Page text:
The danger to future planning is that the federal government has been kicking in an increasing percentage, but that’s subject to change based on the politics of any given year.

But let’s get down to why Sen. King’s claims were sent to voters in the first place.

There is a big push from within and without the State of Texas to implement a voucher entitlement program — taking money from Texas taxpayers to pay for private school education.

Multiple millions of dollars were spent during the recent Republican primary to defeat representatives who supported public schools and opposed vouchers.

Unfortunately, they were successful.

With the Texas Senate already firmly in the pockets of very wealthy voucher proponents, the House now appears headed that way as well.

King’s email also incorrectly placed blame on the anti-voucher representatives for the fact that $7 billion additional dollars were not allocated to public education.

Here’s what actually happened.

The bill that went to the House floor contained a voucher provision. The representatives voted to strip the voucher provision from the bill, sending it back to the Public Education Committee. The bill then died in committee. The full House never got the chance to vote on it.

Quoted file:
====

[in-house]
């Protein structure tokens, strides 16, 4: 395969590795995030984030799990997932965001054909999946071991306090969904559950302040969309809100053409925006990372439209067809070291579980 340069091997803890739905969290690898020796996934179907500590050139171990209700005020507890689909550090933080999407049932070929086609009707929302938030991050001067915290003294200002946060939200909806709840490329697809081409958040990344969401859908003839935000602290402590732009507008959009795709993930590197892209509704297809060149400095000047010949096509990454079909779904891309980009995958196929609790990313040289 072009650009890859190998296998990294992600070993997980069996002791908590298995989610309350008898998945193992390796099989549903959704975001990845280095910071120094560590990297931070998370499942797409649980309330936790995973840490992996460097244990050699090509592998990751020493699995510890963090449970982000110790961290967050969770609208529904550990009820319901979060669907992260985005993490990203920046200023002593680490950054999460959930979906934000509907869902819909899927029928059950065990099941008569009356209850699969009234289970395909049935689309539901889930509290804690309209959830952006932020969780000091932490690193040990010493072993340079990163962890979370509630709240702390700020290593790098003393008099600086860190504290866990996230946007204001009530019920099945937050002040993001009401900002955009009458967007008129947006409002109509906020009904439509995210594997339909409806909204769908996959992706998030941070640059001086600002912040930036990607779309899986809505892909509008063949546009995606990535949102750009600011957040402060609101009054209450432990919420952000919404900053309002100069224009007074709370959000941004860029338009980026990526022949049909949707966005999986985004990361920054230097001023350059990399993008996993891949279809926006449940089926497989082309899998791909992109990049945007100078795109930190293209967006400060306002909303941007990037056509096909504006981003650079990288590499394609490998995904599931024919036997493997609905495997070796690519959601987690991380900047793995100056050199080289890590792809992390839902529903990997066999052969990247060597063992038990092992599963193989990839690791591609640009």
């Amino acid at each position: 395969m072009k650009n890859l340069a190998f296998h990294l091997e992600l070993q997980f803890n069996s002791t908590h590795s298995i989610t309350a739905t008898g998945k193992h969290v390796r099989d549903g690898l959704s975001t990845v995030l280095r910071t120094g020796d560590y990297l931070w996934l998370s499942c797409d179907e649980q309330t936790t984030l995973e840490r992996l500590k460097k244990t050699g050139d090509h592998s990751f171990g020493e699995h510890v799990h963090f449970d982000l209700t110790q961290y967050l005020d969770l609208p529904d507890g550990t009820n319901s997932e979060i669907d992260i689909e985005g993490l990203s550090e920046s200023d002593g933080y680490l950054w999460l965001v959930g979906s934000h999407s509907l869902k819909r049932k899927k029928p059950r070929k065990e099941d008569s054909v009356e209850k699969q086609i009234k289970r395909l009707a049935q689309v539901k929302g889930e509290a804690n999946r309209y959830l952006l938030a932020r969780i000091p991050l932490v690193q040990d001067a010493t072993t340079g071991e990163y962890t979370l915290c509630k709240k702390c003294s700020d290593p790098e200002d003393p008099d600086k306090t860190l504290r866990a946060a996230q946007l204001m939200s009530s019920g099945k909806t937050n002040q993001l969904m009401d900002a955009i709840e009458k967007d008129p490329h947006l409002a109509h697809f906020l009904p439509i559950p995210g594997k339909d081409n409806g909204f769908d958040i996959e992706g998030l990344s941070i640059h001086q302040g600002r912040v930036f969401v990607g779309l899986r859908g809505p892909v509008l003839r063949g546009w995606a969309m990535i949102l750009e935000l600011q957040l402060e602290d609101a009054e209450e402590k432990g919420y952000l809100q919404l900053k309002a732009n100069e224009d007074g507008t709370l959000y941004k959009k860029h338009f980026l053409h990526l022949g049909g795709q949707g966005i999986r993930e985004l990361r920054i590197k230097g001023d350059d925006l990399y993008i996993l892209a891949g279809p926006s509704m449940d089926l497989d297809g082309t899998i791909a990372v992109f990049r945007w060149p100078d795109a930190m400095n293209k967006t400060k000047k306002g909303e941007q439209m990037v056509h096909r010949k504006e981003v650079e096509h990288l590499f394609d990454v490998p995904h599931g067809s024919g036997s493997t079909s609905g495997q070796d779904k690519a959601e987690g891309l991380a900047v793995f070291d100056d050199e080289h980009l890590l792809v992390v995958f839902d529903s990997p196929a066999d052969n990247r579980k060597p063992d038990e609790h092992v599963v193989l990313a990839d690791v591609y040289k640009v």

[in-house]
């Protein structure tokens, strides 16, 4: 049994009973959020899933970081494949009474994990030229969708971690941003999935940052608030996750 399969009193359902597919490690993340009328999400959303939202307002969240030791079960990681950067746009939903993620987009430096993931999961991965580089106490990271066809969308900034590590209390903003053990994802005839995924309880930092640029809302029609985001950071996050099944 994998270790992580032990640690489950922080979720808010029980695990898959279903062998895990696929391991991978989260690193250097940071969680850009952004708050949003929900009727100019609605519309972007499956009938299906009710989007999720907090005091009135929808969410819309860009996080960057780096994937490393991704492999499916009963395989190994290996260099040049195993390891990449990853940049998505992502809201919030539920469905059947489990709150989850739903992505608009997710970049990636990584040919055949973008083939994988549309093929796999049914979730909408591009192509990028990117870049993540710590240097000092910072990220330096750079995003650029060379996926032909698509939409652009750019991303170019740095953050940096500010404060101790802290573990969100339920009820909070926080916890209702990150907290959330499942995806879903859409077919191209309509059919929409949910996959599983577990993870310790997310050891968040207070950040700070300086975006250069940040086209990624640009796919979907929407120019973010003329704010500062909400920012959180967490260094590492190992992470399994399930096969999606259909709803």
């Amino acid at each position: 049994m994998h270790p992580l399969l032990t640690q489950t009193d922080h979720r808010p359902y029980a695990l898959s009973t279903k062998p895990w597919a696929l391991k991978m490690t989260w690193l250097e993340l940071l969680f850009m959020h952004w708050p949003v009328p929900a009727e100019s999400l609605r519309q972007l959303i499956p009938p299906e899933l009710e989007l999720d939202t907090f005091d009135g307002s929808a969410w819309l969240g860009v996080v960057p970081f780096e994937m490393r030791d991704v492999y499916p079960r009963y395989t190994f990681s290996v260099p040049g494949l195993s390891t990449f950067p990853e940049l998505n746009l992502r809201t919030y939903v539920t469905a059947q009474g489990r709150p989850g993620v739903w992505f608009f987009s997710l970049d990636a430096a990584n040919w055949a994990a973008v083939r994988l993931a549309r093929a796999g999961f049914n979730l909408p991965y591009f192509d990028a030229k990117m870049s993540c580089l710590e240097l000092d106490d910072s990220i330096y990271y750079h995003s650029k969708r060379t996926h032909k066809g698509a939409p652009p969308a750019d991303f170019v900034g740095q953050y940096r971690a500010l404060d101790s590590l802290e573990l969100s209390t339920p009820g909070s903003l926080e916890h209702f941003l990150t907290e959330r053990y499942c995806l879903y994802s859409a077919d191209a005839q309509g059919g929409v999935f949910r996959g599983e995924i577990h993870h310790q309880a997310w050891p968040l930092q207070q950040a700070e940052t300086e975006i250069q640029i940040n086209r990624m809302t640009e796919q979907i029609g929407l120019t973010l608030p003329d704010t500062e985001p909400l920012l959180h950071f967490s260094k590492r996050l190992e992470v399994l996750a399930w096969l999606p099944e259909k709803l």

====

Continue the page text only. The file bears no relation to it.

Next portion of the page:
The fault for the failure of the bill lies with voucher proponents who slipped it into the bill knowing it wouldn’t pass.

I do not know why Sen. King would send out such a misleading message claiming to set the record straight. But I do know that if vouchers pass, there will be even less money available from the state to support our important public schools, creating an even larger burden on local property taxpayers.

Whatever the reason, public education and local taxpayers are caught in the crossfire, and the assault on public education is only just beginning.



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  • zimmermannjim

    As a public school teacher for the past 10 years, I have personally experienced the lack of inequality in teachers' salaries decreasing each year. Although some districts say they give a 2% increase for teachers. Break it down. Texas teacher's salary rank 28th at $57,641. At 2%, that is $1,152. That increase does not even cover the cost of living and is less than a half month's salary.

    Most teachers I know, including myself, need a second job just to survive and pay bills. Teachers put in at least 50 hours a week putting lesson plans together, grading papers, after-school meetings, parent-teacher conferences after school, and more items.

    The teacher shortage is mainly due to a lack of financial stability due to red tape. Teachers are facing untold stress, physical assaults and threats by students, and the administration's lack of any kind of discipline. It is time for people in Austin to step up and do the right thing. If something isn't done soon, schools will be shutting down because they can't staff with qualified educators who can and do make a difference!

    Thursday, May 16 Report this